LEXINGTON, Ky. (AP) — Recent studies show a Kentucky program that has traditionally worked with first-time parents improves the health and development of their children.
Health Access Nurturing Development Services, or HANDS, started as a pilot program in 1998 as a way to combat child abuse.
Now the program is in all 120 Kentucky counties and has served more than 60,000 families since 2000.
The Lexington Herald-Leader reports (http://bit.ly/ViIJQY) research at the University of Kentucky and the University of Louisville has found that HANDS participants have 32 percent fewer pre-term births than similar populations. They also have a 70 percent lower overall infant mortality and 50 percent fewer emergency room visits.
Babies in the program have fewer developmental delays. And mothers are more likely to complete or further their education and to breast-feed their babies.
Cuban immigrant Tocado Conception signed up to participate in the program in Lexington when she became pregnant more than two years ago. Since then, Ada Hildago has been a regular visitor with the family. Conception says with few family members in the area, Hildago provided needed advice.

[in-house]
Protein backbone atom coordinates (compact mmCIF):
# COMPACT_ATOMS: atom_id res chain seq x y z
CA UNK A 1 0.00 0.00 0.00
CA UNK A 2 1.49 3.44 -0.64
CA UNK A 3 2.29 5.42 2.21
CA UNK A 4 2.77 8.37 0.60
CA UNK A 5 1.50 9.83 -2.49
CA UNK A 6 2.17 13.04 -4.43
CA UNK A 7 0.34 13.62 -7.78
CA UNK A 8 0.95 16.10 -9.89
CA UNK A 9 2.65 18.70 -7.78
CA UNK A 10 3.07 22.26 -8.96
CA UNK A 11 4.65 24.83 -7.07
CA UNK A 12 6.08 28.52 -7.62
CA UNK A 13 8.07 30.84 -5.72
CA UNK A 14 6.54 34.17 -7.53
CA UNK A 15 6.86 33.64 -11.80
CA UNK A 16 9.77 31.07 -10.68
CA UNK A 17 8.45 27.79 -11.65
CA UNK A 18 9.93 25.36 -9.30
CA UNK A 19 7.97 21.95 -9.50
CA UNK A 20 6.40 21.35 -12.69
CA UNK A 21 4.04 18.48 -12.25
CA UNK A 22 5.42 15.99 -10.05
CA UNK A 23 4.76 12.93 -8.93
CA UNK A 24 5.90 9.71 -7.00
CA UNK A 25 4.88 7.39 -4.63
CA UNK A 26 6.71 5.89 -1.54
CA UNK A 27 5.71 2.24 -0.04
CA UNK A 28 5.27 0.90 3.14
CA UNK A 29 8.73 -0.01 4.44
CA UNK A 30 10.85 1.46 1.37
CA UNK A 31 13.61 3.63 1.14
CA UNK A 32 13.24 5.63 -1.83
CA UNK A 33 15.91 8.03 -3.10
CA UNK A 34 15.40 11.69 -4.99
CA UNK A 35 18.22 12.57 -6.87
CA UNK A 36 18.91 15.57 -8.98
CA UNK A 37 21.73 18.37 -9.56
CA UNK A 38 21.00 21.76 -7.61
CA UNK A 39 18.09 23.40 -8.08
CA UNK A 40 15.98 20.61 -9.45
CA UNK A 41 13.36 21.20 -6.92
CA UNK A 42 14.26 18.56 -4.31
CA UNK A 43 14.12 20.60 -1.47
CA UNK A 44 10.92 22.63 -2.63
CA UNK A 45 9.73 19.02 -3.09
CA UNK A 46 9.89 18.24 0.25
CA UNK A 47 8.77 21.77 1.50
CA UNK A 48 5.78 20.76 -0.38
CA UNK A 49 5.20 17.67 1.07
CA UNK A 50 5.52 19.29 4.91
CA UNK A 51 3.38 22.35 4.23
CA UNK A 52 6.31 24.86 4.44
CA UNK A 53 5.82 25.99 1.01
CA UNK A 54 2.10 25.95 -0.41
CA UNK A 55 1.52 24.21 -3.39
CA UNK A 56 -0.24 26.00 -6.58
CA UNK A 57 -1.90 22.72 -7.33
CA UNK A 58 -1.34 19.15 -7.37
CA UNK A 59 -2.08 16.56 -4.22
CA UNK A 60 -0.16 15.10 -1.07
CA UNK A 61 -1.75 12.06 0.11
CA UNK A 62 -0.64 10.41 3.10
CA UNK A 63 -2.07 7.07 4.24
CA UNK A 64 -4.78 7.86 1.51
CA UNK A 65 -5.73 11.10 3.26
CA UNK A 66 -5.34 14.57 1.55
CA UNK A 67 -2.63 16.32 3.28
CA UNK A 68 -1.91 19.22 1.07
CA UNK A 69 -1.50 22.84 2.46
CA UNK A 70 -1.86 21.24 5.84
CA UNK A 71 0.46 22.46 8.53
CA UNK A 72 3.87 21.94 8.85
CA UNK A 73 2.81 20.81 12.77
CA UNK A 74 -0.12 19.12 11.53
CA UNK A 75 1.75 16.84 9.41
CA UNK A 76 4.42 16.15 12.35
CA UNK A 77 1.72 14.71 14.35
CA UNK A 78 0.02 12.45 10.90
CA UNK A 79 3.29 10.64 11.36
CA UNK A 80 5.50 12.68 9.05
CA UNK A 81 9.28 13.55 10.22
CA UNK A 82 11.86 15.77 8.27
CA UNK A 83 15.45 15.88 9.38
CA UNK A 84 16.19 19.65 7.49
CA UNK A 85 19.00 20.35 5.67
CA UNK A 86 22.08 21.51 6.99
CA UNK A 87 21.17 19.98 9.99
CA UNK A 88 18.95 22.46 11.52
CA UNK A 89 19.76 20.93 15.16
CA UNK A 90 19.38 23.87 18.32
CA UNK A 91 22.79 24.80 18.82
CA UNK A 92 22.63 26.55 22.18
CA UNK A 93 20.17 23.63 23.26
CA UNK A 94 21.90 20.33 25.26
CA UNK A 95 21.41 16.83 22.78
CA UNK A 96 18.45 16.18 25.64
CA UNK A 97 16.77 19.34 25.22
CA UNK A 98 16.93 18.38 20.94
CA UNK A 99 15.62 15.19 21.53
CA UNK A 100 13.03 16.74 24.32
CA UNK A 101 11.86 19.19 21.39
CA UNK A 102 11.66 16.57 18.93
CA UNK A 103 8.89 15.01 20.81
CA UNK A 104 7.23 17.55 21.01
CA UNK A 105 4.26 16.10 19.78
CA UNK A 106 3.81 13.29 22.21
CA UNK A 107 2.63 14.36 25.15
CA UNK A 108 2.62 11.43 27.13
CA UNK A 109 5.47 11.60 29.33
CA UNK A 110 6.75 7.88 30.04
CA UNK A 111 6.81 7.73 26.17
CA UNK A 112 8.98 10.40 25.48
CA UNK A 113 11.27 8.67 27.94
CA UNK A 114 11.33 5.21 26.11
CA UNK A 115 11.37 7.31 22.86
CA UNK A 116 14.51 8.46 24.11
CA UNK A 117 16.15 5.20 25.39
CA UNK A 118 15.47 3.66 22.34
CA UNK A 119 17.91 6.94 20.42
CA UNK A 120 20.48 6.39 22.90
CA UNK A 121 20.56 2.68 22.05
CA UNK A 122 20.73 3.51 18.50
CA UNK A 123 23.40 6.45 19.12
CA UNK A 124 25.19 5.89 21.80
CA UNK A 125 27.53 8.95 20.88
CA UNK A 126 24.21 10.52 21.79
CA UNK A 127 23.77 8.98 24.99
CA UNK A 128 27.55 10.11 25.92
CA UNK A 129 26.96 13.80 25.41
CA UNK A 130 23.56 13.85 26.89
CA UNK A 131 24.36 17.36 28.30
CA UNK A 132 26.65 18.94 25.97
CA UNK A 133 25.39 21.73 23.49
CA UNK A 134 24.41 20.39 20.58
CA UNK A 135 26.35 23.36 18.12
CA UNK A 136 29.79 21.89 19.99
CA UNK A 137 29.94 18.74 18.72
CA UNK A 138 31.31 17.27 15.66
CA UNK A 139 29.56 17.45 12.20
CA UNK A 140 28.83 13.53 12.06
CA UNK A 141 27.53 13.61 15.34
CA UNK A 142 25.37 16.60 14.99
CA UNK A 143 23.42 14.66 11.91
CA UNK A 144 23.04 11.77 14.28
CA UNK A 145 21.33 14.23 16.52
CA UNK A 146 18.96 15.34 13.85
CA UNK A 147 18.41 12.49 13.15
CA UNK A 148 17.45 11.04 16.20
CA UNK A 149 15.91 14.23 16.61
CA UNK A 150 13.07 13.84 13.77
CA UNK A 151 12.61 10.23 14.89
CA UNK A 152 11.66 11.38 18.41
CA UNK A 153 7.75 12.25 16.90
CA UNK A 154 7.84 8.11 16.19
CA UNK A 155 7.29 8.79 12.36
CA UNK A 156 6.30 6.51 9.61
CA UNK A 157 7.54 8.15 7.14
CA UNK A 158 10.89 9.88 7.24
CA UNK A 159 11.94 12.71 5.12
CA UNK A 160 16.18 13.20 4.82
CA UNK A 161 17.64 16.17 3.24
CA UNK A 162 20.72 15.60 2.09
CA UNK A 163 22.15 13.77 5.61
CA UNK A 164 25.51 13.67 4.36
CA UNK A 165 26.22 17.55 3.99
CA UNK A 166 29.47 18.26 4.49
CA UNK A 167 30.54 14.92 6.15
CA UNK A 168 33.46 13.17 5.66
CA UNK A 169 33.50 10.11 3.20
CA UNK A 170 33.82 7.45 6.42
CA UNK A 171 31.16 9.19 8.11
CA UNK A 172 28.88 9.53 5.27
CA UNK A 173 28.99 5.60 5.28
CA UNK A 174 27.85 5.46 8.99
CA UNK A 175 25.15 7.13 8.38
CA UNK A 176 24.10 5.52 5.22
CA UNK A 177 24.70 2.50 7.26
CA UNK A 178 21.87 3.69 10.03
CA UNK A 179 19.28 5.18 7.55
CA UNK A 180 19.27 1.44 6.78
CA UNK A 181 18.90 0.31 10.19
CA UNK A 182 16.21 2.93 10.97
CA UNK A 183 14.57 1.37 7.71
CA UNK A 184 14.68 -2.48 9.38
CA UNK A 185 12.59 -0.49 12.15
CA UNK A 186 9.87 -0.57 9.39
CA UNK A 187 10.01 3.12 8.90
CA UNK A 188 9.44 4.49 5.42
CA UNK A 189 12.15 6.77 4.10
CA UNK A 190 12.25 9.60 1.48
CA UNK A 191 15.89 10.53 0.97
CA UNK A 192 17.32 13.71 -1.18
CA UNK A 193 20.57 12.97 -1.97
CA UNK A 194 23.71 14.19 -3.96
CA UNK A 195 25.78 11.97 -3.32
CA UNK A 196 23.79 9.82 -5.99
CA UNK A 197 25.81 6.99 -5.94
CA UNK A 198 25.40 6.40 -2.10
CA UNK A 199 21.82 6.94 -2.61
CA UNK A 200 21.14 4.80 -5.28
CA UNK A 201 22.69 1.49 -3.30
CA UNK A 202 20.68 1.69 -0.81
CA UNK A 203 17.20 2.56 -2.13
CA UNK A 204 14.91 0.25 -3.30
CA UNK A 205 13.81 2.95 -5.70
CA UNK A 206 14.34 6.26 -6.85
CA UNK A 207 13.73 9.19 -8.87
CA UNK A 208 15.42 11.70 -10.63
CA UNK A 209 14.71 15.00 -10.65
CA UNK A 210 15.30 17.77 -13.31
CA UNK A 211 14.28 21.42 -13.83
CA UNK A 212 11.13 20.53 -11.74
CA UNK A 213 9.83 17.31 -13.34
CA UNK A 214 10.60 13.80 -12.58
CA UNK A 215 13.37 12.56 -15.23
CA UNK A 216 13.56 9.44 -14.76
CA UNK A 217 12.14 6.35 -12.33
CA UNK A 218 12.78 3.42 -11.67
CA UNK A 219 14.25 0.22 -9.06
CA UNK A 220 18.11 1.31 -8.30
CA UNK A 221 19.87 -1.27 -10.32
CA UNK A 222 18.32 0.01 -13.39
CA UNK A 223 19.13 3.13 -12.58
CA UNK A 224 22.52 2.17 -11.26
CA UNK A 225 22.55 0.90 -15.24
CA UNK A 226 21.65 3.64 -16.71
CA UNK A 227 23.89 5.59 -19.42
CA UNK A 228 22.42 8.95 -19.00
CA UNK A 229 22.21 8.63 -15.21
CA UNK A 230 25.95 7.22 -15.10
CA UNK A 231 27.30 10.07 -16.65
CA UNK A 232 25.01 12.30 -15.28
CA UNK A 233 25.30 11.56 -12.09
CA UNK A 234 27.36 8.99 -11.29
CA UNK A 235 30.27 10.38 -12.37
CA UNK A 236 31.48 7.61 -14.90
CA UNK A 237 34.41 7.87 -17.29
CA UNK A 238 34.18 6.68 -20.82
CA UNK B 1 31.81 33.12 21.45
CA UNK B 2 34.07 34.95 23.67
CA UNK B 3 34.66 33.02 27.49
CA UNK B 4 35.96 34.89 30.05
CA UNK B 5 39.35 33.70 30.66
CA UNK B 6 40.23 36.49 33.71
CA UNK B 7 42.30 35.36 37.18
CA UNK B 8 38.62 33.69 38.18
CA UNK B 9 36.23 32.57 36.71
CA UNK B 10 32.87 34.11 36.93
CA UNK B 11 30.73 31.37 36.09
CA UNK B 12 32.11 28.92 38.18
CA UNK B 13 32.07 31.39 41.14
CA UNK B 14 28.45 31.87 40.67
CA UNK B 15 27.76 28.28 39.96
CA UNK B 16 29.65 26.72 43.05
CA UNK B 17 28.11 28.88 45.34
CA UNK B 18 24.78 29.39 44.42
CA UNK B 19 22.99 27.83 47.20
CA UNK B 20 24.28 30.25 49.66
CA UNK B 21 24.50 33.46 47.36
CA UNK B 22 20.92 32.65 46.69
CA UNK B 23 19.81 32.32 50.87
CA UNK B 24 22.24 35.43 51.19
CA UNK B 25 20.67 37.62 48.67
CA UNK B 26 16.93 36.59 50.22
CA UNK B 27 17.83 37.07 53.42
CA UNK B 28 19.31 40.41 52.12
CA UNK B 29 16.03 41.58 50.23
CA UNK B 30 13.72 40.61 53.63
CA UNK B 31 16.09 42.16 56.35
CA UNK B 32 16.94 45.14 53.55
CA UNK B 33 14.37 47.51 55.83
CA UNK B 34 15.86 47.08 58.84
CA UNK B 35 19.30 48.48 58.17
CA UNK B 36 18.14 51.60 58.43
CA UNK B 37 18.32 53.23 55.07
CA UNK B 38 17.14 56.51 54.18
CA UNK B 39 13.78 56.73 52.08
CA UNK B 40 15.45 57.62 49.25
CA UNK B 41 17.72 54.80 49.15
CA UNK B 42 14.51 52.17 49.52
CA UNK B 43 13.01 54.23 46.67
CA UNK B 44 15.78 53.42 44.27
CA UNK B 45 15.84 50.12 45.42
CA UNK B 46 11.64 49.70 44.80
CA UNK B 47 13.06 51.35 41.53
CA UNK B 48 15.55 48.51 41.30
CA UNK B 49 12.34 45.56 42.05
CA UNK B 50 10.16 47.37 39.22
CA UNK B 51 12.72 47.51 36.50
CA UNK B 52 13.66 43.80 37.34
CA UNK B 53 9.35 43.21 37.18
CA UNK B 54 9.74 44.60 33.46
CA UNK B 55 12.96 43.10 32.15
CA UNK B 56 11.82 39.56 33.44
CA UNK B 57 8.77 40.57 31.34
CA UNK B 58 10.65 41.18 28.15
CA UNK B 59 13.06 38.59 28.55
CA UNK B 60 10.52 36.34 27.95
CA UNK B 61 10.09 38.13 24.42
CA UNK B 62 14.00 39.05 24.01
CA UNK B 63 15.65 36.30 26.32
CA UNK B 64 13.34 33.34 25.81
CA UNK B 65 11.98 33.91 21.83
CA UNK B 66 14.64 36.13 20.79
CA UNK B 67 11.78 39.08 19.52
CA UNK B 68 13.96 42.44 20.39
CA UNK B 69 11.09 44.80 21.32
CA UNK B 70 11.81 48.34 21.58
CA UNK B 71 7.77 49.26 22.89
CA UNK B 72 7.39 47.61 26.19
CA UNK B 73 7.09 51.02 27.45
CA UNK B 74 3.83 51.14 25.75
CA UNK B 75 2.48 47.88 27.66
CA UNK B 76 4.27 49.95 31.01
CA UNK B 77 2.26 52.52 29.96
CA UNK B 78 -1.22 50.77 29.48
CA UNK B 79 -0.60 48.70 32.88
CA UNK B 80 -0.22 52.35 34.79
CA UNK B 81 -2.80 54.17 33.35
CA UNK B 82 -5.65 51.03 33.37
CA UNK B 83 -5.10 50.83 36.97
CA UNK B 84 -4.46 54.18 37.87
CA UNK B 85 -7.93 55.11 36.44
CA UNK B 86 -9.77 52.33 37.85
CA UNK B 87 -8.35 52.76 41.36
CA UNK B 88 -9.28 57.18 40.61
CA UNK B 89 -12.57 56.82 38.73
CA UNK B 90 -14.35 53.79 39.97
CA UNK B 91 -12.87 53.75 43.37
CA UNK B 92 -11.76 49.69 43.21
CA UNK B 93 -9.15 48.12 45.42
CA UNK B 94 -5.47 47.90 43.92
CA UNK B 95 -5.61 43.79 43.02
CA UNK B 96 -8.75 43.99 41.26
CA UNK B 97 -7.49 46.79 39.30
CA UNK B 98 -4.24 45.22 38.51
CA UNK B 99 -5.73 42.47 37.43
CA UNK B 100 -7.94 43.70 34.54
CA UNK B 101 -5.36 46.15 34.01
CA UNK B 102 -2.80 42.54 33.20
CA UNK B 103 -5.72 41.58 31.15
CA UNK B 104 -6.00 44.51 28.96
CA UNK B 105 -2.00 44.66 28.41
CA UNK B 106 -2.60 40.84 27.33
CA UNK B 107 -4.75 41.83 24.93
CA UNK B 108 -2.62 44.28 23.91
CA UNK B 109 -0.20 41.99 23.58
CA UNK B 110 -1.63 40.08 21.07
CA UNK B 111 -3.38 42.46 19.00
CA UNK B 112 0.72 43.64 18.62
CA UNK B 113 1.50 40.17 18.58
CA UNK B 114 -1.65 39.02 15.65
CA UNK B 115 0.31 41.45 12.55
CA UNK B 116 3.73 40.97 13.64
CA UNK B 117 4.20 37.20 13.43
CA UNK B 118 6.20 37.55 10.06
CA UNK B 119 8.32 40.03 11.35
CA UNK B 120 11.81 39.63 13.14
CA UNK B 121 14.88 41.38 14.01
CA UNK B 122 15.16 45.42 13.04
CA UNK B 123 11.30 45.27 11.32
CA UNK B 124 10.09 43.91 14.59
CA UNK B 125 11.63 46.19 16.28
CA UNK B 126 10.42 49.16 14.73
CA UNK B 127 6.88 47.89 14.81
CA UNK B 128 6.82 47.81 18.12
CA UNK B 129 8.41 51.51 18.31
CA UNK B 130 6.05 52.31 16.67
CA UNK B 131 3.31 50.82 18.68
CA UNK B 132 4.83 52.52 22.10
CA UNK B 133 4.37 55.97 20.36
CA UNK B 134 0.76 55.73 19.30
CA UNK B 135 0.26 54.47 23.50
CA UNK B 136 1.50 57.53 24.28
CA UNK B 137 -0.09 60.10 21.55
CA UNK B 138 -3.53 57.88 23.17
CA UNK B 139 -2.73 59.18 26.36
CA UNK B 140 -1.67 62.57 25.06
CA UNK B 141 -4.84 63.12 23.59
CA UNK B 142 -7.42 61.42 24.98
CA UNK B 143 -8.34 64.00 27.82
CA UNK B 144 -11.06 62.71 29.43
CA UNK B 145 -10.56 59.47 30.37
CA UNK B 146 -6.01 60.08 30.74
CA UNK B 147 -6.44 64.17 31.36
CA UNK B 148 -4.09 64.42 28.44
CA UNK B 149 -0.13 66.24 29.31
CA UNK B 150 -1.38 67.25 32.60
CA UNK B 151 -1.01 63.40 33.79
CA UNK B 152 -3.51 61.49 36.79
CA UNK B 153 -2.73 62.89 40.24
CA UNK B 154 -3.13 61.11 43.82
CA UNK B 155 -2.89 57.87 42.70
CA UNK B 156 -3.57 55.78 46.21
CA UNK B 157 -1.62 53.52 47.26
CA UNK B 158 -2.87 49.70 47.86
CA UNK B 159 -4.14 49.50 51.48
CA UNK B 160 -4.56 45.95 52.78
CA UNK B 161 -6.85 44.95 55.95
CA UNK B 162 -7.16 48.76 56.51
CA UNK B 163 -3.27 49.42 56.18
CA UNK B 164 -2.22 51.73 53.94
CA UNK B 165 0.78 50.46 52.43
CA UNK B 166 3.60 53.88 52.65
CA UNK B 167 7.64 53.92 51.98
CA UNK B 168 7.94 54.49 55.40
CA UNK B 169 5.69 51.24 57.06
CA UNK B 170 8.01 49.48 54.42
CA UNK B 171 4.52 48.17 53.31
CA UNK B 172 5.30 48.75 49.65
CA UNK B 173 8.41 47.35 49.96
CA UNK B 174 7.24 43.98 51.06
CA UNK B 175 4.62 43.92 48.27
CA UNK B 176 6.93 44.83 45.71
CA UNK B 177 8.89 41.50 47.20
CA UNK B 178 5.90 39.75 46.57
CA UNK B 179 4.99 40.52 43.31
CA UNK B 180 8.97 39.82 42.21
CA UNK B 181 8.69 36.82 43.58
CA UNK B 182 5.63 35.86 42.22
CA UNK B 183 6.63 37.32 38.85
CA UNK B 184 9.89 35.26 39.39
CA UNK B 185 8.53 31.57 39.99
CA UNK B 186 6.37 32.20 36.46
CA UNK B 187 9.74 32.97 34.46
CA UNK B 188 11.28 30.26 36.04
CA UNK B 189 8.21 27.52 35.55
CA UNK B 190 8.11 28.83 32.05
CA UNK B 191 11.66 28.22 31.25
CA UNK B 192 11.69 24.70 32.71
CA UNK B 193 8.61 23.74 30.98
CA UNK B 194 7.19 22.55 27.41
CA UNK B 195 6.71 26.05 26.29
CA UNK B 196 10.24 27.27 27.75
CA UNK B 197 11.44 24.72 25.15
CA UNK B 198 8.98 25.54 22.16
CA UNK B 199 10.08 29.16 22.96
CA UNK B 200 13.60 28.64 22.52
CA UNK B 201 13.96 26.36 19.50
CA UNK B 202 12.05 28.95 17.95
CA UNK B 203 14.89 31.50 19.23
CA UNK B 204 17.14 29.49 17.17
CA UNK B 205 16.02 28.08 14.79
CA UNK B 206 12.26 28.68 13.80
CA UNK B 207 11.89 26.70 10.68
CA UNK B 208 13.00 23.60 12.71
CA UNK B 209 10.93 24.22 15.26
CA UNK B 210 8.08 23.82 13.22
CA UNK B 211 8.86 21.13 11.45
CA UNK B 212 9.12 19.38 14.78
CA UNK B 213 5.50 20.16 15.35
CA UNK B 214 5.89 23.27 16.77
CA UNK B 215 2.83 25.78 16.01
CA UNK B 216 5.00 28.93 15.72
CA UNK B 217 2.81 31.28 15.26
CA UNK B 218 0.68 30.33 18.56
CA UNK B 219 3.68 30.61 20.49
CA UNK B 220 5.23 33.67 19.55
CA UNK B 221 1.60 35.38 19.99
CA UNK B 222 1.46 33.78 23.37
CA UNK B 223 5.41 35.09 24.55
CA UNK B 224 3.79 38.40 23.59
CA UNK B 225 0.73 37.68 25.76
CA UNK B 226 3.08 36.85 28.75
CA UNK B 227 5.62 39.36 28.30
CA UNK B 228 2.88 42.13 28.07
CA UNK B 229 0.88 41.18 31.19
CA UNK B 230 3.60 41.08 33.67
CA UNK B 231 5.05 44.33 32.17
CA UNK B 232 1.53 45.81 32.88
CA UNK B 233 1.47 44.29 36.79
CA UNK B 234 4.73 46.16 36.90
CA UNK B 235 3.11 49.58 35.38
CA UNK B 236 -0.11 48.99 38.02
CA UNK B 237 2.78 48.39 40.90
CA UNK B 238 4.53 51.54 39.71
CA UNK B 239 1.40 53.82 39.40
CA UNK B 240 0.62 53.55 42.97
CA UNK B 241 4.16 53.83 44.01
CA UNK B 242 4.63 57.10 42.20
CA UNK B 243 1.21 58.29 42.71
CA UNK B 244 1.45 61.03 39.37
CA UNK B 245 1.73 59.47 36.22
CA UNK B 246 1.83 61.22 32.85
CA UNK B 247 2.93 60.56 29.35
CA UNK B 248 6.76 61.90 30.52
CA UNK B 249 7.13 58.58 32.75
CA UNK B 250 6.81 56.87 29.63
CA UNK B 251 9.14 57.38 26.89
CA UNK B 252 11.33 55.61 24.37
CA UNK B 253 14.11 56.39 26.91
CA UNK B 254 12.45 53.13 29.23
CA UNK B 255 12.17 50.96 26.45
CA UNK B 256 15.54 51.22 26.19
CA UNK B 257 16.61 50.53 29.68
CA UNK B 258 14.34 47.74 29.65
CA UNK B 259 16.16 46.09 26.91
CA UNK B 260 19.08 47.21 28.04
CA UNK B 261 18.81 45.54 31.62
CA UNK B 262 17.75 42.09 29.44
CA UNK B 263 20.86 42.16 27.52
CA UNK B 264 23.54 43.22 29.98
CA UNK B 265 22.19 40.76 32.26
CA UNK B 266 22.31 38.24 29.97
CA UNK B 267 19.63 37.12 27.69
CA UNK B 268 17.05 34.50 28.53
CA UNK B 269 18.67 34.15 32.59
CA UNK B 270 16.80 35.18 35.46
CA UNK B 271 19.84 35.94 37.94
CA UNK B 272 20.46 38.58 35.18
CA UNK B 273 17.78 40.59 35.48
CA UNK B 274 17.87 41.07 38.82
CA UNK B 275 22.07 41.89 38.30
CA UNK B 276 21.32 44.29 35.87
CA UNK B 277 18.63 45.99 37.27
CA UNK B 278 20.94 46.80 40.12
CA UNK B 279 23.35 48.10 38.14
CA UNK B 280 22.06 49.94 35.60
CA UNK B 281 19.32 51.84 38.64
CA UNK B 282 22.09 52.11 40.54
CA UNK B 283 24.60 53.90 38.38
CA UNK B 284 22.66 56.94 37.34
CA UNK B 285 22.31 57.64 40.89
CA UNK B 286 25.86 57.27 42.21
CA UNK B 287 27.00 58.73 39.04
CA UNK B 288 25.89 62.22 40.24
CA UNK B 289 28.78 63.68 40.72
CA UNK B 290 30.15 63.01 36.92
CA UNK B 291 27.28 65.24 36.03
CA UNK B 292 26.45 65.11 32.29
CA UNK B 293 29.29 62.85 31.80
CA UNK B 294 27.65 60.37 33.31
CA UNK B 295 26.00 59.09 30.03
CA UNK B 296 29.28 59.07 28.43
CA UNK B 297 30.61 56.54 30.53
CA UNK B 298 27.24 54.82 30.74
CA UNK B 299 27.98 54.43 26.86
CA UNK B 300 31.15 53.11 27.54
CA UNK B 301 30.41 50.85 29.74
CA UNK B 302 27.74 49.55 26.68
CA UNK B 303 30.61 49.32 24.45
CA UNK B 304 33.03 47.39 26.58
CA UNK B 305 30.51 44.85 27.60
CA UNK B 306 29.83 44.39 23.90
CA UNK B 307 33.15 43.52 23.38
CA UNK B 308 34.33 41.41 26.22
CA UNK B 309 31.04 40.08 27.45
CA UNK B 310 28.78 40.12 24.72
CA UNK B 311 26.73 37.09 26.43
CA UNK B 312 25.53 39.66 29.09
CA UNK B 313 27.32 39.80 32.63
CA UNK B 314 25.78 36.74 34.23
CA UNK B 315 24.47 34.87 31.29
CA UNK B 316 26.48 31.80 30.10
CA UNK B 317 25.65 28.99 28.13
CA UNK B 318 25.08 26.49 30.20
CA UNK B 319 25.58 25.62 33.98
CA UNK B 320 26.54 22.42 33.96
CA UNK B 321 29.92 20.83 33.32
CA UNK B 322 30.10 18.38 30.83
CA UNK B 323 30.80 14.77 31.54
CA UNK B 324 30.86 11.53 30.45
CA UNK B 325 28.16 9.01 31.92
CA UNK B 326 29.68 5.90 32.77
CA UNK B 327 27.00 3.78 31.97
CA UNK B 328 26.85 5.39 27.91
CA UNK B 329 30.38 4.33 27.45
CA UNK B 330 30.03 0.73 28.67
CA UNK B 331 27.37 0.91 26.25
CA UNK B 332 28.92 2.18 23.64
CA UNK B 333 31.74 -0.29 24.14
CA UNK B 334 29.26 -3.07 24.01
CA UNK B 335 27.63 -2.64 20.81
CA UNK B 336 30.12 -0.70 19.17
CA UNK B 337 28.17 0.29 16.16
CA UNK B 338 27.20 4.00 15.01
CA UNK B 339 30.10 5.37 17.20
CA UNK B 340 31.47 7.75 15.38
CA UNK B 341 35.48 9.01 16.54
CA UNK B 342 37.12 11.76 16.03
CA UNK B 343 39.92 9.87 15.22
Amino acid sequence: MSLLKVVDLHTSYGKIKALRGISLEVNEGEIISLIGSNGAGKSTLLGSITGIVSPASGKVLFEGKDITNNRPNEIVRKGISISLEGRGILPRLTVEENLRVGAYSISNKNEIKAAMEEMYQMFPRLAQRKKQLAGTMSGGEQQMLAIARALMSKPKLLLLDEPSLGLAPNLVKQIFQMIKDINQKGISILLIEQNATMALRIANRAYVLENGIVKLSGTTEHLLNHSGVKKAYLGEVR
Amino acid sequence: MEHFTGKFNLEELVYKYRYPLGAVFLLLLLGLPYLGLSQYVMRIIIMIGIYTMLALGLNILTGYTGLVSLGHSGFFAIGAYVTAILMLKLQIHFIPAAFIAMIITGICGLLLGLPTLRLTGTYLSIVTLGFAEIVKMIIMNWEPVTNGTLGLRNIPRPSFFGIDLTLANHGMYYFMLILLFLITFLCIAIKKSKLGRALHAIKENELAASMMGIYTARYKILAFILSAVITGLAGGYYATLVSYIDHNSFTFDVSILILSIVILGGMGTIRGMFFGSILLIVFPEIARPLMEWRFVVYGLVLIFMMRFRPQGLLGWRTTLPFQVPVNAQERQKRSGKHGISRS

"She's like our grandmother," she said. "I would recommend it to anyone."
The program has been so successful that it was recently expanded to non-first-time parents.
A UK study showed that some health outcomes, such as premature births, improve after a HANDS worker visits just once.
"The fact that we show positive outcomes with just one or more visits is a strength in itself," said Dr. Ruth Ann Shepherd, director of Maternal and Child Health for the Cabinet for Health and Family Services.
The overall goal is "to have a healthy, safe and nurturing environment," Shepherd said. "This is the most critical time in a child's life, and it will set the stage for the rest of that child's life."
HANDS program director Brenda English says HANDS workers visit once a week until a child turns one, then visits once or twice a month for another year. The voluntary program is free for participants.
"The first 1,000 days lays the foundation for their life," English said. "We talk about everything from prenatal care, to care after the baby's born, feeding, nutrition, home safety and attachment and bonding, which is one of the most critical things for a parent and a child."
Moni Shields, a team leader with HANDS for the Lexington-Fayette County Health Department, said workers follow an early-childhood development curriculum, but often are called on to help with a multitude of issues, including finding appropriate child care and car seats.
"What we say is that every parent needs a second set of hands and that really is true," Shields said. "We act as a support."
Information from: Lexington Herald-Leader, http://www.kentucky.com